related topics
{system, computer, user}
{math, number, function}
{rate, high, increase}
{theory, work, human}
{school, student, university}

Speex is a patent-free audio compression format designed for speech and also a free software speech codec that may be used on VoIP applications and podcasts.[5] It is based on the CELP speech coding algorithm.[6] Speex claims to be free of any patent restrictions and is licensed under the revised (3-clause) BSD license. It may be used with the Ogg container format or directly transmitted over UDP/RTP.

The Speex designers see their project as complementary to the Vorbis general-purpose audio compression project.

Speex is a lossy format, meaning quality is permanently degraded to reduce file size.

The Speex project was created on February 13, 2002.[7] The first development versions of Speex were released under LGPL license, but as of version 1.0 beta 1, Speex is released under Xiph's version of the (revised) BSD license.[8] Speex 1.0 was announced on March 24, 2003, after a year of development.[9] The last stable version of Speex encoder and decoder is 1.1.12.[2]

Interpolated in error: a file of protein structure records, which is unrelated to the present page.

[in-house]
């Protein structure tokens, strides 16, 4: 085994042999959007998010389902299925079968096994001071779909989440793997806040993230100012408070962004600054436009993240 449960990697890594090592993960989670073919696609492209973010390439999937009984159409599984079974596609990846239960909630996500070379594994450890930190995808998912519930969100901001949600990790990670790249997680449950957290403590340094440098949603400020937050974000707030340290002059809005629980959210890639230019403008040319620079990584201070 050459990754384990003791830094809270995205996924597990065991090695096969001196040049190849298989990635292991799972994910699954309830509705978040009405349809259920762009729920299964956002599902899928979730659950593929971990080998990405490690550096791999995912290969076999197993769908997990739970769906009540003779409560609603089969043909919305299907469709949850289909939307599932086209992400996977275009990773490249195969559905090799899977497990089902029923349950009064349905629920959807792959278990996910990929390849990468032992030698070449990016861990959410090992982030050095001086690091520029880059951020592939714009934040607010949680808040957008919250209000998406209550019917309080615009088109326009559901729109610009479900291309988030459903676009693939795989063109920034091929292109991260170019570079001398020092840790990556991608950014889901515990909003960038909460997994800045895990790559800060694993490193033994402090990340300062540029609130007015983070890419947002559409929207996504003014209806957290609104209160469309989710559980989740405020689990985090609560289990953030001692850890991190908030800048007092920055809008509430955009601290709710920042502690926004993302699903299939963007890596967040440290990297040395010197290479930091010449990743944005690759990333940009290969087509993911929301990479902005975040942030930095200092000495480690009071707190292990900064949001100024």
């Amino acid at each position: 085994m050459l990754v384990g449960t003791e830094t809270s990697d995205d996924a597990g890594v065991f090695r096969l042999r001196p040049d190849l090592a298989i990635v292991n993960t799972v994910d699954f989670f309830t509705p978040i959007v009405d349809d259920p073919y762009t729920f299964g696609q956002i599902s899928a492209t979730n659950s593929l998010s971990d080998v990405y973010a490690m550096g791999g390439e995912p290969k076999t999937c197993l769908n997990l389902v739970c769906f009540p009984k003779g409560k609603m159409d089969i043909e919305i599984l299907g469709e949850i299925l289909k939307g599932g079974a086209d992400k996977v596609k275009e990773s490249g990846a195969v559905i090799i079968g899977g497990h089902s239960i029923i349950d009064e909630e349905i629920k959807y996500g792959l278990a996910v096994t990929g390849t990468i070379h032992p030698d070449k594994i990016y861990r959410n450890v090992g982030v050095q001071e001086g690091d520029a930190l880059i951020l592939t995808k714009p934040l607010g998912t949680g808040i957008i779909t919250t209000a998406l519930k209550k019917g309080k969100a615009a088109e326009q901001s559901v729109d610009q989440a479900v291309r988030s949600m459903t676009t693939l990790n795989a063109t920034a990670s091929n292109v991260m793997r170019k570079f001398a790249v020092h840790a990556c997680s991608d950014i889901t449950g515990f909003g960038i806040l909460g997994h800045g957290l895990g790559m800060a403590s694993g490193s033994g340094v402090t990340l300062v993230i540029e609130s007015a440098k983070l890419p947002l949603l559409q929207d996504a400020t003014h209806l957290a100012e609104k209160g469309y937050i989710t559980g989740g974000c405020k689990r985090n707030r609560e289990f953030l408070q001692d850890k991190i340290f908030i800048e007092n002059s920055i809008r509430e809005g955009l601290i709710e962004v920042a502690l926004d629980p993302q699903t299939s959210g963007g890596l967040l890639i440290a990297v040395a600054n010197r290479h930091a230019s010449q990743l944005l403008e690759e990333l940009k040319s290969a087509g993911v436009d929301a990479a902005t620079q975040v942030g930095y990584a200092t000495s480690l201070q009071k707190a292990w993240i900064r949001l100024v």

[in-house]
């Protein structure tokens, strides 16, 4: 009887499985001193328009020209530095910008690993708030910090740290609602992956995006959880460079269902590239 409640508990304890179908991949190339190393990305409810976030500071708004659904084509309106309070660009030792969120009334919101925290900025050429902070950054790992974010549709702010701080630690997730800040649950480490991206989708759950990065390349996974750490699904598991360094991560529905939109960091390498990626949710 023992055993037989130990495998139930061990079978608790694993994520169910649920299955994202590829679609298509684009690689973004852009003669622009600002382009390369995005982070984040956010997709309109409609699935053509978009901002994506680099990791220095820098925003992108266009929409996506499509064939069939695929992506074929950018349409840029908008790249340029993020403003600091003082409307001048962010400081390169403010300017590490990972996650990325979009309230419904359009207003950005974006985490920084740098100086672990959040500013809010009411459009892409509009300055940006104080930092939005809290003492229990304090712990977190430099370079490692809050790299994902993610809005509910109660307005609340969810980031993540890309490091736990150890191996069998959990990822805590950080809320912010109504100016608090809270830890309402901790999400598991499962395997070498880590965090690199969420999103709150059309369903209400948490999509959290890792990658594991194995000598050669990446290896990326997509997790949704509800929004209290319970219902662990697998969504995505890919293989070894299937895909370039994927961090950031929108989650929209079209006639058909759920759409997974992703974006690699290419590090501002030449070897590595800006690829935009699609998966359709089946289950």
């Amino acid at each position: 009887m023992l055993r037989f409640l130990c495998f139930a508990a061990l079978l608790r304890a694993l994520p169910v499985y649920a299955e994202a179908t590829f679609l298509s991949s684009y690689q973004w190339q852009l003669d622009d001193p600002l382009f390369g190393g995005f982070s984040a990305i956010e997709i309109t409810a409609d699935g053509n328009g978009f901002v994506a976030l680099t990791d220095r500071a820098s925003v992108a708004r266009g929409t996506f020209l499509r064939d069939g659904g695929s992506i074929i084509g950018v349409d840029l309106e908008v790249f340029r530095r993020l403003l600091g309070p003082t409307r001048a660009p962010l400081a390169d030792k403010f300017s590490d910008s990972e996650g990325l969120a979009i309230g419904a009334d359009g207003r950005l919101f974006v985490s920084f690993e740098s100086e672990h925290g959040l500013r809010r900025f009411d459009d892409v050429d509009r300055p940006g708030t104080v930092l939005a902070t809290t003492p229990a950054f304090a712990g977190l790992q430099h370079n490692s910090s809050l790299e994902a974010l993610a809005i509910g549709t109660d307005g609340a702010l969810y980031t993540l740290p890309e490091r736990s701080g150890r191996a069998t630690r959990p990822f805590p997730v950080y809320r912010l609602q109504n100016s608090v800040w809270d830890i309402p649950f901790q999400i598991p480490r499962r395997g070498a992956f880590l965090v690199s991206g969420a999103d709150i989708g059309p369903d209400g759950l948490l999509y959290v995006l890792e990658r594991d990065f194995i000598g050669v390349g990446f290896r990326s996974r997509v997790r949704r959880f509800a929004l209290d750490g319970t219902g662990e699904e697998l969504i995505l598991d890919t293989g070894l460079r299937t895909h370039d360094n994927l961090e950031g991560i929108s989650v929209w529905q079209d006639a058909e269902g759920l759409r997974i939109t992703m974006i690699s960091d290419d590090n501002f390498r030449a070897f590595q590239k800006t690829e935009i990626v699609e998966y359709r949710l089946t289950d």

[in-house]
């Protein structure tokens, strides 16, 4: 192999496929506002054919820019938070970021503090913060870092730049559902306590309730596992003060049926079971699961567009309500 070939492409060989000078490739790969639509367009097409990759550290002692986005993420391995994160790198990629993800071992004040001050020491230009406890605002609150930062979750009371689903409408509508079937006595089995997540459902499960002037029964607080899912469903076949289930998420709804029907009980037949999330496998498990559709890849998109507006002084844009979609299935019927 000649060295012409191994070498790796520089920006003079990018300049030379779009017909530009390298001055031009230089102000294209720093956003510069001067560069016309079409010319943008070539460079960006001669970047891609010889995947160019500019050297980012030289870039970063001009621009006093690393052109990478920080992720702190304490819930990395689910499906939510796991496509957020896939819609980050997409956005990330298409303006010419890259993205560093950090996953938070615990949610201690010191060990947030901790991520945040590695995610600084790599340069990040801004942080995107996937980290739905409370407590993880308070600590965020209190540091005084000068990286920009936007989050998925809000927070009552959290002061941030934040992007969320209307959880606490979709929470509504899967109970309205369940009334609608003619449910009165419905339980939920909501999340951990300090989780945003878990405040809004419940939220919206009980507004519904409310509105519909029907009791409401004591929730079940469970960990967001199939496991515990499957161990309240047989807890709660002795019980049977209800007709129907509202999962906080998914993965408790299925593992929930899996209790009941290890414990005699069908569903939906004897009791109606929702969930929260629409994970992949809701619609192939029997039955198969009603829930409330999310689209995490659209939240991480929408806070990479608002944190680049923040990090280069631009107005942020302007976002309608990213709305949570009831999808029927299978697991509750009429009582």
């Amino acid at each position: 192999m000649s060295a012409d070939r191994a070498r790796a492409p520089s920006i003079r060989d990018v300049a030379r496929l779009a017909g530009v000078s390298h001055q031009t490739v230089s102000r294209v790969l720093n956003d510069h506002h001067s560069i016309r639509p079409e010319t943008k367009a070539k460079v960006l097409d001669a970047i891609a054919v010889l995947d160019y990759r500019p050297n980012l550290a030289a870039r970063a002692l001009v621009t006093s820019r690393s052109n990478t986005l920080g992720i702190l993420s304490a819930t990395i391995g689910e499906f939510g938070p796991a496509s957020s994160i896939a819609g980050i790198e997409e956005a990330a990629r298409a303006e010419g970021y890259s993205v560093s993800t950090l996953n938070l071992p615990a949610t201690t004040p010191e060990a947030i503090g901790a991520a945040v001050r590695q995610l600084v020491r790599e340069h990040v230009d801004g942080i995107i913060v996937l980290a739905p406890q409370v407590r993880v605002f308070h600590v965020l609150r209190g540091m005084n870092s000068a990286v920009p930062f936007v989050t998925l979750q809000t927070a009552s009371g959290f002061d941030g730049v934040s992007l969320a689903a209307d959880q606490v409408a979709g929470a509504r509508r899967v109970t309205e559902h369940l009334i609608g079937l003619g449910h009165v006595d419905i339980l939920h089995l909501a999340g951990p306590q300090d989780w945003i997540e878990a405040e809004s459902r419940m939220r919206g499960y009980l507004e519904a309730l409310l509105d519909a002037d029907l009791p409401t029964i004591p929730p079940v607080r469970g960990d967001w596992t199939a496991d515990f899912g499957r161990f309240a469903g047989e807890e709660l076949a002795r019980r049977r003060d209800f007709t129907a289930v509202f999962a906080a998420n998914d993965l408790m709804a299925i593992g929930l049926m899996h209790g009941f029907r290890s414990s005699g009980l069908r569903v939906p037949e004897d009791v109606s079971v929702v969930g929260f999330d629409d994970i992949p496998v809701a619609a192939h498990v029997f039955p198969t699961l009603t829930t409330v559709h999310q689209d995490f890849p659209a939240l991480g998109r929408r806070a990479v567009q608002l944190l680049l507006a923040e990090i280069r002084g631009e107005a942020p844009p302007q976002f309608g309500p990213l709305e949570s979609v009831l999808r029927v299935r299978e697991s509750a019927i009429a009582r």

Unlike many other speech codecs, Speex is not targeted at cellular telephony but rather at Voice over IP (VoIP) and file-based compression. The design goals have been to make a codec that would be optimized for high quality speech and low bit rate. To achieve this the codec uses multiple bit rates, and supports ultra-wideband (32 kHz sampling rate), wideband (16 kHz sampling rate) and narrowband (telephone quality, 8 kHz sampling rate). Since Speex was designed for Voice over IP (VoIP) instead of cell phone use, the codec must be robust to lost packets, but not to corrupted ones. All this led to the choice of Code Excited Linear Prediction (CELP) as the encoding technique to use for Speex.[6] One of the main reasons is that CELP has long proven that it could do the job and scale well to both low bit rates (as evidenced by DoD CELP @ 4.8 kbit/s) and high bit rates (as with G.728 @ 16 kbit/s). The main characteristics can be summarized as follows:

Full article ▸

related documents
Harvard architecture
Expansion card
Macintosh Plus
Network File System (protocol)
Windows 98
Apple III
IP address spoofing
Windows Media Player
IBM 3270
Local area network
IBM Systems Network Architecture
Adobe Photoshop
Java Platform, Micro Edition
Unisys ICON
User interface
Maximum transmission unit
Kendall Square Research
Intel 4004
Lossy compression
Amiga games
Émile Baudot